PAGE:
9 Ways KFC Is Completely Different In Other Countries

Kentucky Fried Chicken (now better known as KFC) has come a long way from its humble origins inside a simple gas station in North Corbin, Kentucky. It is now one of the largest, best-known fast food franchises in the world, with over 18,000 branches in 115 countries, and you'd be hard-pressed to find someone who doesn't recognize the white hair and matching suit of Colonel Sanders. While the decidedly tasty chicken has played a part in that success (and who can forget the mashed potatoes, gravy, and biscuits?), the company has also learned to adapt to each new market, evolving in some pretty unexpected ways. Once you leave the United States, you might from something completely different than your beloved coleslaw if you walk inside. Here are some ways KFC around the world might be very different from what you probably expected.


KFC got off to a rough start in the Chinese market when it translated "finger-lickin' good" into Chinese characters meaning "eat your fingers off." The company rallied, and KFC China has since expanded rapidly by abandoning the American market model of a limited and cheap menu emphasizing takeout and instead reflecting China's strong restaurant dining culture.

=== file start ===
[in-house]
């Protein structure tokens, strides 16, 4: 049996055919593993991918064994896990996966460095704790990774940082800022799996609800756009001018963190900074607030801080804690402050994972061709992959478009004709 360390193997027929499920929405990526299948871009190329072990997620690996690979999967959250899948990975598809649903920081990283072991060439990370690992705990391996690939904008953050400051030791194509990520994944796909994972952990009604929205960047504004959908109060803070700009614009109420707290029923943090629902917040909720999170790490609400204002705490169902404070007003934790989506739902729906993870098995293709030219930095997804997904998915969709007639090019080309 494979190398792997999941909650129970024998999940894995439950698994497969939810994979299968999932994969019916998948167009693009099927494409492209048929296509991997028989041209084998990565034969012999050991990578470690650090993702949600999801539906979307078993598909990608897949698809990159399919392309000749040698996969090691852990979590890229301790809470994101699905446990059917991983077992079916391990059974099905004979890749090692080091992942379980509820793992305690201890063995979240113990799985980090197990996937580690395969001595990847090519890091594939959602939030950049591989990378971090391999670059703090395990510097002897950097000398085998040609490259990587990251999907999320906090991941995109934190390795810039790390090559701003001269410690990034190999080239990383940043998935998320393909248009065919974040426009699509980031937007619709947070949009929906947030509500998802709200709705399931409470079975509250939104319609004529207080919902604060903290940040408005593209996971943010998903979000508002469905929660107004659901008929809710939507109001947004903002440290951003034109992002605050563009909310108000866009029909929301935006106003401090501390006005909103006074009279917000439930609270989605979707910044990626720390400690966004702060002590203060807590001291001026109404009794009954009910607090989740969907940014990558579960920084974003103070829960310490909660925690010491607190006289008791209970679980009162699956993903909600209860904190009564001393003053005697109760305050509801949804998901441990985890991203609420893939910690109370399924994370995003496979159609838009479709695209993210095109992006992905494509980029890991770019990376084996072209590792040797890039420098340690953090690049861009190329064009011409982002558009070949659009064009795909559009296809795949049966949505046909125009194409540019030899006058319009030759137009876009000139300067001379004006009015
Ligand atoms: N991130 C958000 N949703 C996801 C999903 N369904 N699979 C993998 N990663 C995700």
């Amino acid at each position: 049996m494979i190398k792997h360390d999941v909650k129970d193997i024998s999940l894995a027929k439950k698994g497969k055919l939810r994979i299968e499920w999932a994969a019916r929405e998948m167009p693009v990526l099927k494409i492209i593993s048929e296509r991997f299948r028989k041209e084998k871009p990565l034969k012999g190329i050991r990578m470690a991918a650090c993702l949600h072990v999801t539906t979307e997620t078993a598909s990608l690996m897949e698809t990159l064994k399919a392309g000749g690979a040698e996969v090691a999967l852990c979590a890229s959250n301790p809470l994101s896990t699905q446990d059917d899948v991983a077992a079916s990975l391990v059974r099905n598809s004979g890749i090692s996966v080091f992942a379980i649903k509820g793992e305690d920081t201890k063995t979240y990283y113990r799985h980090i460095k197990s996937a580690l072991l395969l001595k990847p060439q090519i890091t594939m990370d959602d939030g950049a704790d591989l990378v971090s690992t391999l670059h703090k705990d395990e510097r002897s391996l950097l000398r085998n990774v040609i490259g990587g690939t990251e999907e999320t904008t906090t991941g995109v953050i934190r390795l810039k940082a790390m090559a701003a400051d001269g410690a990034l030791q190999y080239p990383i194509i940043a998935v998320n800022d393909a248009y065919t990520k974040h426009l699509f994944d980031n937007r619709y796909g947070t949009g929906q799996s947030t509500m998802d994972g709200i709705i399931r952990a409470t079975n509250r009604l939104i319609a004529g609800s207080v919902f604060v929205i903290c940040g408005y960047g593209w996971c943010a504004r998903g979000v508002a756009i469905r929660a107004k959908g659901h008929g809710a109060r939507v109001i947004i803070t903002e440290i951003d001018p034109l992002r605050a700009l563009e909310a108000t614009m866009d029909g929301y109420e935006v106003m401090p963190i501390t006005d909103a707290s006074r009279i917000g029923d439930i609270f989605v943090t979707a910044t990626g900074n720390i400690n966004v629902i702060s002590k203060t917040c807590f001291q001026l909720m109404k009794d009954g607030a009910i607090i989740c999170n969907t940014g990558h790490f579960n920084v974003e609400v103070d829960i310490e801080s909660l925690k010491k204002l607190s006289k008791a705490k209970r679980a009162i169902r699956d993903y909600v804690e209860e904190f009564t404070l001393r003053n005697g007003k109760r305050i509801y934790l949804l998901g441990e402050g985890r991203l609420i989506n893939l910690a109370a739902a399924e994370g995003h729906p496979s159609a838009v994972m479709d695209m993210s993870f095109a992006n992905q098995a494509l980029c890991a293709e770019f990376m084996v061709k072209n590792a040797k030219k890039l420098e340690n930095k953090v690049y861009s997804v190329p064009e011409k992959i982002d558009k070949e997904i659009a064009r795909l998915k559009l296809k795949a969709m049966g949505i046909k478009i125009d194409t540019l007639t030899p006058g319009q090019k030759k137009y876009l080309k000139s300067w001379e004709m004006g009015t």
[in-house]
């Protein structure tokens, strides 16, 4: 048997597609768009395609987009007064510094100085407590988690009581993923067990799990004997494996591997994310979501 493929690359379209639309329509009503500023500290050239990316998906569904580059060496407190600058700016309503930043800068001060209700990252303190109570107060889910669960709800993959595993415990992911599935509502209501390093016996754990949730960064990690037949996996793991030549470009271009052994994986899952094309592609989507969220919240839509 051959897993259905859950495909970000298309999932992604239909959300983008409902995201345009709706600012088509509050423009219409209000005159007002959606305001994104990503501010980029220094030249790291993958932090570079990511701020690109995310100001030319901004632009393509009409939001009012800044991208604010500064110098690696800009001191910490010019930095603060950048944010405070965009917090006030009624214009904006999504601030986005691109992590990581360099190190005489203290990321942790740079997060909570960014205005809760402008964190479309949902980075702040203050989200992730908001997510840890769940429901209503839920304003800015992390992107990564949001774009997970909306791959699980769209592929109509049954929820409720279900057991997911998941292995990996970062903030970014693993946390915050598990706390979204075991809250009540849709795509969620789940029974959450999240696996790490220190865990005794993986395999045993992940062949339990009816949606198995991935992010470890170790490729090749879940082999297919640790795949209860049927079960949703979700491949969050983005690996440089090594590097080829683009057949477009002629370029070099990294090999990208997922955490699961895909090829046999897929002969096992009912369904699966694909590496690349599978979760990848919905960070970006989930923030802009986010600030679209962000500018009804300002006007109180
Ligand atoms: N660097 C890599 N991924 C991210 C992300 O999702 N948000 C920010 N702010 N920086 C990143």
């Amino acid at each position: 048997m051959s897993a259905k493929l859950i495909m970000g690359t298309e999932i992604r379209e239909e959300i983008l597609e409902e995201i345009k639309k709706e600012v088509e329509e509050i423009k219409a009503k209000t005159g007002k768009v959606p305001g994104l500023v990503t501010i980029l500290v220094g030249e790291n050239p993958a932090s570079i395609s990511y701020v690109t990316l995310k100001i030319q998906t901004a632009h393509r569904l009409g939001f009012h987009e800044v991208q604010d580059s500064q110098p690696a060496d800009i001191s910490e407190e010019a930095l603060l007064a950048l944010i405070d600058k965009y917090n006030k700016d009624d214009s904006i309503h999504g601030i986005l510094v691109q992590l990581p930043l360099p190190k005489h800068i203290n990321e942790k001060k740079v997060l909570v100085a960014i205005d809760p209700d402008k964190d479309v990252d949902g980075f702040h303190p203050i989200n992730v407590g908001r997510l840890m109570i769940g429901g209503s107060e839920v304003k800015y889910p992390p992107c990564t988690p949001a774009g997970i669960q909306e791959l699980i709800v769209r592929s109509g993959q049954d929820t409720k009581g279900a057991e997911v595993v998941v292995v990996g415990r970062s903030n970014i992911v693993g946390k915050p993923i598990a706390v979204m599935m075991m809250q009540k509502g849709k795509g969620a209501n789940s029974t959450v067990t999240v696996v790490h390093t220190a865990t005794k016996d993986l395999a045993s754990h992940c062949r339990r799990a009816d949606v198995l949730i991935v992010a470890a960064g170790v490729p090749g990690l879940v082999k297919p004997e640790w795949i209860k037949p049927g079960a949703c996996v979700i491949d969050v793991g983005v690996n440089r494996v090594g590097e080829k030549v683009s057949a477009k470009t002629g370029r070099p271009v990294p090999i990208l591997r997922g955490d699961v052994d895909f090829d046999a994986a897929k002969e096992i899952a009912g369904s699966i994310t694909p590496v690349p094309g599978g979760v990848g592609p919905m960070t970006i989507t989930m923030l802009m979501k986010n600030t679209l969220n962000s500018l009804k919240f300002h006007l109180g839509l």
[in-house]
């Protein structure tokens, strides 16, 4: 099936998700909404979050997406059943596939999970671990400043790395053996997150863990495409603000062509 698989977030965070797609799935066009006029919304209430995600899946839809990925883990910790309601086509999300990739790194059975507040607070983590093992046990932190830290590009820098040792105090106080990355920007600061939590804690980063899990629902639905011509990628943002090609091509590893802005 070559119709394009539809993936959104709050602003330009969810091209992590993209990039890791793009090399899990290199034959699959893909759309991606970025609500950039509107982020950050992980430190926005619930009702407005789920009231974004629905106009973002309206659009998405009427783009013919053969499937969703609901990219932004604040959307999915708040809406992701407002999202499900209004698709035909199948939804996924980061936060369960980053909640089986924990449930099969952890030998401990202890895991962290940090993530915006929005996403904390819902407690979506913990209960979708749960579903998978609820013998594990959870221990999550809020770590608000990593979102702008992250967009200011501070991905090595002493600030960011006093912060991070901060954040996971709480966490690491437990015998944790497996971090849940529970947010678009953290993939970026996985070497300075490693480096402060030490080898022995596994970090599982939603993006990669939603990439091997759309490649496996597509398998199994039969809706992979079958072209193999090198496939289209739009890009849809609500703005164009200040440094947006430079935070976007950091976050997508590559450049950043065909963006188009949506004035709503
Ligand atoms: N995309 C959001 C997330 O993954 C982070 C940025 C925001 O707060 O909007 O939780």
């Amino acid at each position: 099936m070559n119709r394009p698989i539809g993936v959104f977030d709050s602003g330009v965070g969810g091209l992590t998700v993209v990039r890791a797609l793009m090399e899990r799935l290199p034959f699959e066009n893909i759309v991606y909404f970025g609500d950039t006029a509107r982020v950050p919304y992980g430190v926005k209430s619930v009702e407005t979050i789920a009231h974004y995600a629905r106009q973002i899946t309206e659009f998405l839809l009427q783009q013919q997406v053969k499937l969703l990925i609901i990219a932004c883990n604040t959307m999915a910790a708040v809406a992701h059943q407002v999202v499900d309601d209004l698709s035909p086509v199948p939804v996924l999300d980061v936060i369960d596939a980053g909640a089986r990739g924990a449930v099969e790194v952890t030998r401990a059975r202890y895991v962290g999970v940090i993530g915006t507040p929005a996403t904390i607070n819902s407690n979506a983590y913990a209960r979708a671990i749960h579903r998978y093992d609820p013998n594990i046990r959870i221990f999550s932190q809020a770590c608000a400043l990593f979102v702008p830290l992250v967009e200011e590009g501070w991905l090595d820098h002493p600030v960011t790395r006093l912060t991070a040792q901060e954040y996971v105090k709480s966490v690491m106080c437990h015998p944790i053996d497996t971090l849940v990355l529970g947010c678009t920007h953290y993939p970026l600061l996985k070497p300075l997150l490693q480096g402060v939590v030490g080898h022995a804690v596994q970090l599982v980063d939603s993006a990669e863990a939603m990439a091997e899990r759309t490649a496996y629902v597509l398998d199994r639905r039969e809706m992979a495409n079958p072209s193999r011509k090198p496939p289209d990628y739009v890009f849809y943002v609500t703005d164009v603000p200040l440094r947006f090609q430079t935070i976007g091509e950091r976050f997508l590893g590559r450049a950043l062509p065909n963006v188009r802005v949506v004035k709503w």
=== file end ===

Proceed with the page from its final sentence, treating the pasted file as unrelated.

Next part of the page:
KFC restaurants in China have much larger eating areas to accommodate large families and groups. The kitchens are also larger to allow for more extensive and localized menu items, such as rice dishes, soy milk drinks, egg tarts, and youtiao fried dough sticks. Unpopular Western side dishes like coleslaw and mashed potato are often replaced with more palatable fare, such as a salad of shredded carrot, fungus, and bamboo shoots.

KFC China caters to novelty-seeking local consumers by introducing over 50 new or limited time-only items per year, compared to one or two such items on American KFC menus. They are also sensitive to regional differences in taste, so KFC spicy chicken is much hotter in Sichuan than in Shanghai.

KFC doesn't bother to compete on price with the ubiquitous street vendors and cheap local restaurants in China. It has instead positioned itself as a mid-range meal option for young professionals or a rare treat for families. With a focus on high standards of service, they employ over twice as many people as their U.S. counterparts, including hostesses who greet patrons and organize activities for children.

In the western province of Xinjiang, which has a large population of Muslim Uighurs with their own traditions, one KFC branch took an unusual step for attracting local customers. Ad posters in Urumqi touted KFC as the perfect venue for a traditional circumcision party, featuring a host, singing, dancing, games, gift packs, and the presence of the local KFC mascot, Chi Chi.


KFC's first attempt to expand into the Indian market floundered in the 1990s, so after relaunching in 2004, KFC India adopted a novel strategy to attract local customers by expanding their vegetarian menu options in 2012. Items such as the Veg Zinger, Paneer Zinger, Potato Krisper Burger, and Hot Veg Snacker aimed to snare India's sizable vegetarian market and entice non-vegetarians with their wide variety. Up to 42 percent of Indian households are vegetarian.